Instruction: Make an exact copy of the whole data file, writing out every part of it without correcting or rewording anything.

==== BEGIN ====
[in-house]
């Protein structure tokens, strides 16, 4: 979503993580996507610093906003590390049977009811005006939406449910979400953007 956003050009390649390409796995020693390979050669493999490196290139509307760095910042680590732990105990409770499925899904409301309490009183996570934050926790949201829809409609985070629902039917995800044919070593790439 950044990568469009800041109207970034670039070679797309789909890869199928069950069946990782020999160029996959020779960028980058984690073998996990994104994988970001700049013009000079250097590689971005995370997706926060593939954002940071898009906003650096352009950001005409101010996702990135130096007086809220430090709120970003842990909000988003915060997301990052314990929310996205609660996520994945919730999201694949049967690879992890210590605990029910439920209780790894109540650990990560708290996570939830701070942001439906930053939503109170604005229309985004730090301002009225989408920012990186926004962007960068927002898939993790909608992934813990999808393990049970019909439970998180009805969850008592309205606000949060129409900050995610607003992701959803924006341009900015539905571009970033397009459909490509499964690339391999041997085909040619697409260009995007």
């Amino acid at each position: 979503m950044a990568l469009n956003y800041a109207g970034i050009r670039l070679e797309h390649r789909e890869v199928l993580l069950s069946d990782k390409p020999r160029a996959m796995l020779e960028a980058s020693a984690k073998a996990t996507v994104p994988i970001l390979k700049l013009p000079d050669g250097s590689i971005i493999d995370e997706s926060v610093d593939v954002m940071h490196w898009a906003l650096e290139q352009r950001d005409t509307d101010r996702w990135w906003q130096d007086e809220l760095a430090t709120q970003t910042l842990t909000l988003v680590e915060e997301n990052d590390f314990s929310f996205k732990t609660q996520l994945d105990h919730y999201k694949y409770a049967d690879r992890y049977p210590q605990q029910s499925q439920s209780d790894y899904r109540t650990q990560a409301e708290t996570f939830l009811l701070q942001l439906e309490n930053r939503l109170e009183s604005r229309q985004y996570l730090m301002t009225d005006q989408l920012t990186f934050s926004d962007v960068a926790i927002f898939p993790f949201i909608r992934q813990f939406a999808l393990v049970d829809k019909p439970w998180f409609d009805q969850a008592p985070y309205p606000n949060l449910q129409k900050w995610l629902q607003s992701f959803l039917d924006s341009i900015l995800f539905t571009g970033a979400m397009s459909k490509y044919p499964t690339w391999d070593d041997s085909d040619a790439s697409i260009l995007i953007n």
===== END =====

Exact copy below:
[in-house]
């Protein structure tokens, strides 16, 4: 979503993580996507610093906003590390049977009811005006939406449910979400953007 956003050009390649390409796995020693390979050669493999490196290139509307760095910042680590732990105990409770499925899904409301309490009183996570934050926790949201829809409609985070629902039917995800044919070593790439 950044990568469009800041109207970034670039070679797309789909890869199928069950069946990782020999160029996959020779960028980058984690073998996990994104994988970001700049013009000079250097590689971005995370997706926060593939954002940071898009906003650096352009950001005409101010996702990135130096007086809220430090709120970003842990909000988003915060997301990052314990929310996205609660996520994945919730999201694949049967690879992890210590605990029910439920209780790894109540650990990560708290996570939830701070942001439906930053939503109170604005229309985004730090301002009225989408920012990186926004962007960068927002898939993790909608992934813990999808393990049970019909439970998180009805969850008592309205606000949060129409900050995610607003992701959803924006341009900015539905571009970033397009459909490509499964690339391999041997085909040619697409260009995007």
């Amino acid at each position: 979503m950044a990568l469009n956003y800041a109207g970034i050009r670039l070679e797309h390649r789909e890869v199928l993580l069950s069946d990782k390409p020999r160029a996959m796995l020779e960028a980058s020693a984690k073998a996990t996507v994104p994988i970001l390979k700049l013009p000079d050669g250097s590689i971005i493999d995370e997706s926060v610093d593939v954002m940071h490196w898009a906003l650096e290139q352009r950001d005409t509307d101010r996702w990135w906003q130096d007086e809220l760095a430090t709120q970003t910042l842990t909000l988003v680590e915060e997301n990052d590390f314990s929310f996205k732990t609660q996520l994945d105990h919730y999201k694949y409770a049967d690879r992890y049977p210590q605990q029910s499925q439920s209780d790894y899904r109540t650990q990560a409301e708290t996570f939830l009811l701070q942001l439906e309490n930053r939503l109170e009183s604005r229309q985004y996570l730090m301002t009225d005006q989408l920012t990186f934050s926004d962007v960068a926790i927002f898939p993790f949201i909608r992934q813990f939406a999808l393990v049970d829809k019909p439970w998180f409609d009805q969850a008592p985070y309205p606000n949060l449910q129409k900050w995610l629902q607003s992701f959803l039917d924006s341009i900015l995800f539905t571009g970033a979400m397009s459909k490509y044919p499964t690339w391999d070593d041997s085909d040619a790439s697409i260009l995007i953007n």